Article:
Learning digital citizenship in publics of practice: how adults learn to use activist hashtags on Twitter (2018)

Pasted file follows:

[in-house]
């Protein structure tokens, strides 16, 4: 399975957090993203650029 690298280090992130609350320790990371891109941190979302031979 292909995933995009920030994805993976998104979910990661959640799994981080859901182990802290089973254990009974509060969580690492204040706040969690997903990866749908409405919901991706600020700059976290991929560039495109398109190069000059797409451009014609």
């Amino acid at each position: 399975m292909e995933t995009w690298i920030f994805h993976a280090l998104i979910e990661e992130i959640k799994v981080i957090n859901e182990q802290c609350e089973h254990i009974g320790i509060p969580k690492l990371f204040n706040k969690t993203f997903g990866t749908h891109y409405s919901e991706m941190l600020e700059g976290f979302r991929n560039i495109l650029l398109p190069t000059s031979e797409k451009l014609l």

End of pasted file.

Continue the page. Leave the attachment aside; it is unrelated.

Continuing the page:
Today, vital aspects of private life and public discourse are happening online, and media and digital literacy skills (MDL) are necessary to engage in this sphere. This qualitative study examines how adults can learn the MDL skills necessary to advocate for social change on Twitter using activist hashtags, like #BlackLivesMatter and #MeToo, and engage as democratic digital citizens. To do this, nine Twitter users with varying levels of activity provided their Twitter archives and took part in semi-structured, in-depth interviews. These data were evaluated using content analysis to explore how participants learned to use activist hashtags on Twitter. Using the lens of critical pedagogy and a theory of learning through experience (Dewey, 2004) as the foundation, participants’ learning journeys were coded, analyzed, and compared to concepts from the literature. These concepts include public pedagogy (Giroux, 2000), which applies to sites of learning beyond formal education, and communities of practice, which addresses how communities teach their members (Lave & Wenger, 1991). In addition, the concepts of publics and counterpublics are employed to make sense of how hashtags function (Bruns & Burgess, 2015; Fraser, 1990; Warner, 2002). Finally, the concept of digital citizenship is applied to the practices under examination to demonstrate how MDL alone fails to capture the critical, political aspects of activist hashtags. Study participants learned to use hashtags to advocate for social change on Twitter by combining multiple strategies, based on individual goals, opportunities, and obstacles. In total, participants described 18 strategies, which could be grouped into the four main approaches of applying prior knowledge, exploration, modeling and examples, and directly accessing expertise. The three most common strategies were learning through exposure over time (i.e., experience), observation and copying, and trial and error. Activist hashtags are able to function not just as sites of public pedagogy or communities of practice, but as “publics of practice” where participants used the public discursive space to learn and practice relevant digital citizenship skills. Although this study is focused on a narrow set of behaviours and participants, it provides insight into how people might be learning to use new digital tools.